One thing to know is that simply applying for a high-risk merchant account does not guarantee approval. Some businesses may have too many factors of risk, despite the provider specializing in risky industries. 

Once a banking partner has been discovered, the merchant account can be set up, and the business can now begin accepting and processing credit card payments, 

Find The Best High-Risk Merchant Account Provider For Your Business

High-risk merchant account providers are in the business to help you process your payments seamlessly and securely. So where should you start your search for reputable high-risk merchant account providers? 

Start by looking into “established industry channels” such as websites, direct marketing, or trade magazines. Once you have found a few, consider setting up an appointment to meet in person.

Let us help you get a high risk merchant account today!

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Having a merchant account allows an account holder to take advantage of merchant cash advances. When a merchant is approved for an advance, the business agrees to receive a lump sum of cash in exchange for an agreed-upon percentage of future credit card sales.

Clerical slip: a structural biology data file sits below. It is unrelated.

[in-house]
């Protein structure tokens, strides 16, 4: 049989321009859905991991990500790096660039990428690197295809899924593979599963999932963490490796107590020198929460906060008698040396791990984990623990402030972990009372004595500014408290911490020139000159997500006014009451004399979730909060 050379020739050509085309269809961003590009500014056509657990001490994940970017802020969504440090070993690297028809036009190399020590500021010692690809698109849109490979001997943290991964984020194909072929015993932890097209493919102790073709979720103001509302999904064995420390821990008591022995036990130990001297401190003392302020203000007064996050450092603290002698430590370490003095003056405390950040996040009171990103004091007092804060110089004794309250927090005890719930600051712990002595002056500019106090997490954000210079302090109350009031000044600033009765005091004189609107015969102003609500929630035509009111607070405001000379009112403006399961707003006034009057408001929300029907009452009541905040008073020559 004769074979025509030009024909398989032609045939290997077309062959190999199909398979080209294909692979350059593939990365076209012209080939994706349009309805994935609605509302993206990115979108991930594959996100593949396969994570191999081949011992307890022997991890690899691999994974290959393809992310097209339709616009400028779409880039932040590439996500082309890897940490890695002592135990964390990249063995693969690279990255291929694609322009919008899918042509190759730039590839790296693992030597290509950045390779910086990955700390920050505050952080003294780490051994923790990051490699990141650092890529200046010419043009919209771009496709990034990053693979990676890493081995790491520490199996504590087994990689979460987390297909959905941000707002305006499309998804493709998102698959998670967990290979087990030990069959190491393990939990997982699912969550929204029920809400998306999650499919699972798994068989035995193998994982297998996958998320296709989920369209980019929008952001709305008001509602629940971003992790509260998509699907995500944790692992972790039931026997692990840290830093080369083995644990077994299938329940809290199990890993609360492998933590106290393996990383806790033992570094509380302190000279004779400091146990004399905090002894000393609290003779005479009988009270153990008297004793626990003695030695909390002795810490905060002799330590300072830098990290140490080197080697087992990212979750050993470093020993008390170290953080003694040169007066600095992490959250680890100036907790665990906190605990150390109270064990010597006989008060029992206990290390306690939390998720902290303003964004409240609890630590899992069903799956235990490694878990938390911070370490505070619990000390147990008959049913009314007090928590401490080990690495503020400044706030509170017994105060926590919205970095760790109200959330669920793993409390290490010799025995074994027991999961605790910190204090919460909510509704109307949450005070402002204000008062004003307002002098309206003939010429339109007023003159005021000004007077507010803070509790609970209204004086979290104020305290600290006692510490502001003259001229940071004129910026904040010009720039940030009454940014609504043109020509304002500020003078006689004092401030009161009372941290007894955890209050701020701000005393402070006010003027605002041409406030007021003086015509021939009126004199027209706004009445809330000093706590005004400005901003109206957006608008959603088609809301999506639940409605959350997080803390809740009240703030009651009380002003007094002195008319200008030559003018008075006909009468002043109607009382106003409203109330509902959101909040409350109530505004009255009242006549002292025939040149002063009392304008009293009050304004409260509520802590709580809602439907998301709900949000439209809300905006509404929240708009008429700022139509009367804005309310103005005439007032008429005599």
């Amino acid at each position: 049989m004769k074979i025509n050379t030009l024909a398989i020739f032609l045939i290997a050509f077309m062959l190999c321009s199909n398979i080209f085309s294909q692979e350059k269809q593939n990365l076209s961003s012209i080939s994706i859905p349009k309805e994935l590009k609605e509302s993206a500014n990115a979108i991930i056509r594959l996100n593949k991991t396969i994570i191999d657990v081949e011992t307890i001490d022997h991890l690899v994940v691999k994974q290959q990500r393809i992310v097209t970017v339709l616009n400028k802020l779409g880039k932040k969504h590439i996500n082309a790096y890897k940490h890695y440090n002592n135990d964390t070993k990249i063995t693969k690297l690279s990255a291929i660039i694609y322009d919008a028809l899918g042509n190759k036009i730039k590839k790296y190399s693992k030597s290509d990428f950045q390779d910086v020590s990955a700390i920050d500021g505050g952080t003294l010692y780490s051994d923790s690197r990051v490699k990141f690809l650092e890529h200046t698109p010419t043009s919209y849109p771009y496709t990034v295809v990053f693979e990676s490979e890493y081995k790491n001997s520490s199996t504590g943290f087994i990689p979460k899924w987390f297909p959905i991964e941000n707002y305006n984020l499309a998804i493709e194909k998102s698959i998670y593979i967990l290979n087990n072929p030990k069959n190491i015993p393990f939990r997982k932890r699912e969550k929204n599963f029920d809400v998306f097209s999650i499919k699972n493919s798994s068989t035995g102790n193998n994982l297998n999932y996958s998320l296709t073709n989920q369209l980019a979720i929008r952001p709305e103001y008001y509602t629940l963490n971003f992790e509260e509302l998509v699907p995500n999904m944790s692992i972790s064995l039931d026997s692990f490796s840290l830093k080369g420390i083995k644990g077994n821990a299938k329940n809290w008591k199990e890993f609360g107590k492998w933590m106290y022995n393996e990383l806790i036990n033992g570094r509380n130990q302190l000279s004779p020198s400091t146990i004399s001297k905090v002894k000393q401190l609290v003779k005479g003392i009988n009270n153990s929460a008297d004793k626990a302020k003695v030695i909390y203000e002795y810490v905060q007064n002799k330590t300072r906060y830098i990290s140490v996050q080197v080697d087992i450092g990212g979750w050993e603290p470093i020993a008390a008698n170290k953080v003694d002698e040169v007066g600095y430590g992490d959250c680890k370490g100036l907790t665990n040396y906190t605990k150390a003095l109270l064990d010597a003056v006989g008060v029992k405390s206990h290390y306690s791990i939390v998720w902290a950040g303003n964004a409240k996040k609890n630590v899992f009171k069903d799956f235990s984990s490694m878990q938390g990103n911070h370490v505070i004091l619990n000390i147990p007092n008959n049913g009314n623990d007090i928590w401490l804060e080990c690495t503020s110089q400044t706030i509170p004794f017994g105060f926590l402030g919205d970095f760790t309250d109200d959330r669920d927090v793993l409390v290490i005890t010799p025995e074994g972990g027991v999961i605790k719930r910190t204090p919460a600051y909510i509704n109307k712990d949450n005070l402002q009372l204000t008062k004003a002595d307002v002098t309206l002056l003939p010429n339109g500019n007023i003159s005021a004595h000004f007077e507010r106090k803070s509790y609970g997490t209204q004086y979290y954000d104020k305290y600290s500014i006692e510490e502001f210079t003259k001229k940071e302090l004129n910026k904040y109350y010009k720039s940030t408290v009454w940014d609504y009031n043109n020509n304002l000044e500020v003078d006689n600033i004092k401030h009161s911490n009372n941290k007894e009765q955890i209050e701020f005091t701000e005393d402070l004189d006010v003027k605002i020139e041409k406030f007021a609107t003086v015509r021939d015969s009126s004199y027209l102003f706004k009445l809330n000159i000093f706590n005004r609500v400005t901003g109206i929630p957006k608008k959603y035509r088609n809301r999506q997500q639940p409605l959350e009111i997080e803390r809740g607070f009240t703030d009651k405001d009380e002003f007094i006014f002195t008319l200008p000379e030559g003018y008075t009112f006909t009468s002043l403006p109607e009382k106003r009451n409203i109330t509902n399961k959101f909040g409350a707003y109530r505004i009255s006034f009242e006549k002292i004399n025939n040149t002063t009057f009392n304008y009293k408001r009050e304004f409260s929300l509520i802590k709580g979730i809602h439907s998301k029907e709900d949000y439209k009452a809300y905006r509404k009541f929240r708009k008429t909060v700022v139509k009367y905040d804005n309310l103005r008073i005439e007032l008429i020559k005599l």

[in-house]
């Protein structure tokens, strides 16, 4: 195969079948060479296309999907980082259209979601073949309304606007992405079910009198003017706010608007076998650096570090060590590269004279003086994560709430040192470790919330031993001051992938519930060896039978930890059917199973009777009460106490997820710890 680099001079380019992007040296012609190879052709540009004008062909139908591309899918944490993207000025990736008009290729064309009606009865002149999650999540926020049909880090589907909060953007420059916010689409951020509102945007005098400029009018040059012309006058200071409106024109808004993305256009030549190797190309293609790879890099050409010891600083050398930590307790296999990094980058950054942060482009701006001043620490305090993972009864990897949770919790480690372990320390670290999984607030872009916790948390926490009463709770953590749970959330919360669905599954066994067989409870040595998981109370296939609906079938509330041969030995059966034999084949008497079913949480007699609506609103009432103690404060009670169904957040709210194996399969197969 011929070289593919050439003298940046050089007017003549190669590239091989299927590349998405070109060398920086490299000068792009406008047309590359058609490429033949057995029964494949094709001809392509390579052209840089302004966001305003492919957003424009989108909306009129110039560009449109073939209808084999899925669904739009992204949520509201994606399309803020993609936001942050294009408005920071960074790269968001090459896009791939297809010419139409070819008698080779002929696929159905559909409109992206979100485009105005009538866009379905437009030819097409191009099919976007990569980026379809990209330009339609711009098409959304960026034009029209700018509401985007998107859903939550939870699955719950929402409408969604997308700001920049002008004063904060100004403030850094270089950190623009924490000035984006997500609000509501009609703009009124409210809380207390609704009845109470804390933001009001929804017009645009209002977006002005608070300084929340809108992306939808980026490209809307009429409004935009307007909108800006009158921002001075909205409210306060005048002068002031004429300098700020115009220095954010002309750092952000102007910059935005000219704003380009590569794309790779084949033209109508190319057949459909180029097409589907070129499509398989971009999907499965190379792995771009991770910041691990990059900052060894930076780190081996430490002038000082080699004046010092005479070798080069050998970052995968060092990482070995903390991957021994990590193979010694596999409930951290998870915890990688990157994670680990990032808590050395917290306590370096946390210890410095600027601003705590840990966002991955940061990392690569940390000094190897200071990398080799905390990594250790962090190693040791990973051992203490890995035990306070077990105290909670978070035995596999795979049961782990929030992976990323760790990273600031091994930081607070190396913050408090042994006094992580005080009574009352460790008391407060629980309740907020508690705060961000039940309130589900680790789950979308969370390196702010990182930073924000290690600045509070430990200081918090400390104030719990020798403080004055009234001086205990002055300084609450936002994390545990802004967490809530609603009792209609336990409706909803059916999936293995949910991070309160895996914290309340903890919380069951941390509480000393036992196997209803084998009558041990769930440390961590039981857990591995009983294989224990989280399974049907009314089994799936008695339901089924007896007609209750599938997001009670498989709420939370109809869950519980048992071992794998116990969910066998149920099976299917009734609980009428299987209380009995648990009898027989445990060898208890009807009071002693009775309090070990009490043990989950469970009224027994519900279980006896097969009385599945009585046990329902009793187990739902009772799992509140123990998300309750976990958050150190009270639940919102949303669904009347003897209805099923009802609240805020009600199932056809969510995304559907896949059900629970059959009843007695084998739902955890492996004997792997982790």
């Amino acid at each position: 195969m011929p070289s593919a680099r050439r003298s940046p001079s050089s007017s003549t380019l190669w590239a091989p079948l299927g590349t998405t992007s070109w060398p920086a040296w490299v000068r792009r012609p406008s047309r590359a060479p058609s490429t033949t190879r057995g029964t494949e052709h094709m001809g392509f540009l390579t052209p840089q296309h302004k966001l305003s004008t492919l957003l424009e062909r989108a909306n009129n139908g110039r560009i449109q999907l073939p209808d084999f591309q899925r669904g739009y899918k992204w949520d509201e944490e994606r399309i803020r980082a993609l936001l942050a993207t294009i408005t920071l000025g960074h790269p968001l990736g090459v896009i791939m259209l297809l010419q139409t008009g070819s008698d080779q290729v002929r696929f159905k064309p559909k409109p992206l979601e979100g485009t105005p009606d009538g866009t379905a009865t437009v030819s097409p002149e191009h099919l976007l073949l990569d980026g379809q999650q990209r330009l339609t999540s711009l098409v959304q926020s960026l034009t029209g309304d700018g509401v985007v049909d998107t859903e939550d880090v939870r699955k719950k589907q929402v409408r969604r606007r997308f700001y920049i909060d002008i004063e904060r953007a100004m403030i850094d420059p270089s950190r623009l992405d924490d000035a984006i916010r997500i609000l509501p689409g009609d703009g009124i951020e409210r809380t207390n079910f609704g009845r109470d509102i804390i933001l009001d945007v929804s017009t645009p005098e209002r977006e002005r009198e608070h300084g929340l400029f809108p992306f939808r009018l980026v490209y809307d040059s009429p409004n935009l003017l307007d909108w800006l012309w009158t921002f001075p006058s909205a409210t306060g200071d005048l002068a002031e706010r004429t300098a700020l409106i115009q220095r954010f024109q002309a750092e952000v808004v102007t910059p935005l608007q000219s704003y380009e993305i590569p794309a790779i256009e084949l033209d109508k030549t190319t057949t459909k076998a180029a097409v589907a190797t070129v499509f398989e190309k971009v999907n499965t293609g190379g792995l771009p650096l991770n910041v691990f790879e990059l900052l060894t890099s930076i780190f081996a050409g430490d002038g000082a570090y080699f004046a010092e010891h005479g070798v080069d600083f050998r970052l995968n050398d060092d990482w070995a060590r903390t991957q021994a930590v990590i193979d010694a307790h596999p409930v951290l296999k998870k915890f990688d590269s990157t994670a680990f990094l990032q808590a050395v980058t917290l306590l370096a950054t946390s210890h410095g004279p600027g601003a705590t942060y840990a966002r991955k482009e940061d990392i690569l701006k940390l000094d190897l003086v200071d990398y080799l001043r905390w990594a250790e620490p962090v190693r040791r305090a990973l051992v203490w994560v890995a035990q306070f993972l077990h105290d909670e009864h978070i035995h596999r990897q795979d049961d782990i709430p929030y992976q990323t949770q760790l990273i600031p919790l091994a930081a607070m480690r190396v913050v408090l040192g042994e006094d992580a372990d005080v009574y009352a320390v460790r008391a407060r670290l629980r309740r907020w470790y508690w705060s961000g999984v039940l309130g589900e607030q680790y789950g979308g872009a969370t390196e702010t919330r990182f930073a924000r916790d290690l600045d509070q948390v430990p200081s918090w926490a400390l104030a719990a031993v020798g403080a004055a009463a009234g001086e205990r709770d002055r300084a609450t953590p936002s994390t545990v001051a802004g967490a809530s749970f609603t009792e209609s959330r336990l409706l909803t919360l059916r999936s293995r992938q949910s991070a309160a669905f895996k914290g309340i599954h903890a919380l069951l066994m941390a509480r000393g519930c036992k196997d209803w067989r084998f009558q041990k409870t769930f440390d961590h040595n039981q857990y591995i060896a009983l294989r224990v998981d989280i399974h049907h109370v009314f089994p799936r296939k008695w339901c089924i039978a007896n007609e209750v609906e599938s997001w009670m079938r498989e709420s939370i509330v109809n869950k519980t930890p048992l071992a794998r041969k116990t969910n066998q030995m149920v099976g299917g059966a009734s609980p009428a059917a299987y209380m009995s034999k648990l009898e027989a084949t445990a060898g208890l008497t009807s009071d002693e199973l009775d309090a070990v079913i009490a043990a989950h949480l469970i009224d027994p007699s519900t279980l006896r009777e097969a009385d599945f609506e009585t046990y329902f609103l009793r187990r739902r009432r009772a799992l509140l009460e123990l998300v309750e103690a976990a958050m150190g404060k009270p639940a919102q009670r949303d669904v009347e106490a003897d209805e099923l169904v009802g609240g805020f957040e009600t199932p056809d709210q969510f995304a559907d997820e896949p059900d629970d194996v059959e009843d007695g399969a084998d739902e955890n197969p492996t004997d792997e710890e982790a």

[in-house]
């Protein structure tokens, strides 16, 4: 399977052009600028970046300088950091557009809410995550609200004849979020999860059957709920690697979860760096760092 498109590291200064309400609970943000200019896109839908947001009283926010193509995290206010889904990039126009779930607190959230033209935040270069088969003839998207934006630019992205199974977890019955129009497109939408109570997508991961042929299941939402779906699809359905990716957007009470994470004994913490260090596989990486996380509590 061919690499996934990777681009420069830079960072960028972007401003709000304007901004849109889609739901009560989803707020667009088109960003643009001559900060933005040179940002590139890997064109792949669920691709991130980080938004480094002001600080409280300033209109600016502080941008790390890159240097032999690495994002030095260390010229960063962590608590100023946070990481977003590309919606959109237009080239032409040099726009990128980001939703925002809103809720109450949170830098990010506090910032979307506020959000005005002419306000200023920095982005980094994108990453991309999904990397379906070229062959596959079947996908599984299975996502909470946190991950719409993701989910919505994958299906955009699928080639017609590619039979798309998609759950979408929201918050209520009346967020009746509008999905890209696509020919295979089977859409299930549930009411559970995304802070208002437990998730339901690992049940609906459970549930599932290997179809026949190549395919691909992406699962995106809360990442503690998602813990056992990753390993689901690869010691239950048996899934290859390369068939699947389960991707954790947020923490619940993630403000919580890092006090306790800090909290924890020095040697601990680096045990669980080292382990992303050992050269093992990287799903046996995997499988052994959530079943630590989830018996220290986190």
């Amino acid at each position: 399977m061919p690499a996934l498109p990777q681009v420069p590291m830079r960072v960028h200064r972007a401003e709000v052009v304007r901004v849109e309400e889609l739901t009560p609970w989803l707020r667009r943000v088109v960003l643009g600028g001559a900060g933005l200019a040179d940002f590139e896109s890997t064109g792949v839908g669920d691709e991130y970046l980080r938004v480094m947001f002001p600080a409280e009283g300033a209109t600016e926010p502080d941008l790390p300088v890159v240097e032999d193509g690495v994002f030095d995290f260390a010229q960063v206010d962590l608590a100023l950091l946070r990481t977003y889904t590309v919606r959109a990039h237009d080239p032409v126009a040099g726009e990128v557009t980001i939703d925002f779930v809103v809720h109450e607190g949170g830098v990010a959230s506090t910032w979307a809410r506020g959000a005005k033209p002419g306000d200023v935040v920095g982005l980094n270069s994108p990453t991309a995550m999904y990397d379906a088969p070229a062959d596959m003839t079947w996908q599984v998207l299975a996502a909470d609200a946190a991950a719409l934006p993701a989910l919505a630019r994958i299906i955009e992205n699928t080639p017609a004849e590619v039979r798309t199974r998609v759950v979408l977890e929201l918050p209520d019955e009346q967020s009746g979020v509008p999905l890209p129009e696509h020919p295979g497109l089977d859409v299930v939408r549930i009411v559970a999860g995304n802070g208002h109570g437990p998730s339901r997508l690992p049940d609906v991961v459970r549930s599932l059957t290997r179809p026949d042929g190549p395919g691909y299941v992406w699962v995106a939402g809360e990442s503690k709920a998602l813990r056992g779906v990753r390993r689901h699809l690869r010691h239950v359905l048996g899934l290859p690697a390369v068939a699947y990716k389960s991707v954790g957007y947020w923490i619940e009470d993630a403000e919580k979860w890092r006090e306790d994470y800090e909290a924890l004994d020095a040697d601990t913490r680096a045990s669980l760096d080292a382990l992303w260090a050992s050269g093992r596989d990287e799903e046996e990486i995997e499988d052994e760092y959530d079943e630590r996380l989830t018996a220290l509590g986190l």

Pricing varies depending on the merchant’s industry, past credit card processing history, the type of business seeking the account, average ticket sales, and average transaction volumes.

Yes, EMB works with merchants who are building their credit, as well as those who have poor credit. EMB also approves merchants that have no credit card processing history and businesses that have lost their merchant accounts due to high chargebacks.

Several factors influence a merchant’s risk level. Though only one factor likely will not get a merchant classified as high risk, a combination of these may: business size, location, and industry, credit score, credit card processing history, a industry’s reputation for excessive chargebacks, a prior history of high chargeback ratios, and whether a merchant exclusively sells online.

Virtual terminals are stationed on a merchant’s website, making it easy for customers to make a payment or purchase online. Merchants or a payment processor can easily set up virtual terminals, so online businesses can accept credit and debit card and e-check transactions.

A merchant account is a business account with an acquiring bank. Without this business account, which actually works more like a line of credit, a merchant cannot accept and process credit and debit card transactions. Businesses need a merchant account to accept major credit cards via a static point-of-sale terminal, mobile card reader, or through a virtual payment gateway.

After filling out EMB’s simple online application and submitting any necessary, requested documents, many merchants get approved within 24 and 48 hours.

EMB specializes in working with high-risk merchants. EMB works with many merchants, including but not limited to businesses in these industries: gambling and gaming, adult entertainment, nutraceuticals, vaping and e-cigarettes, electronics, tech support, travel, high-end furniture, weight loss programs, calling cards, e-books and software, and telecommunications.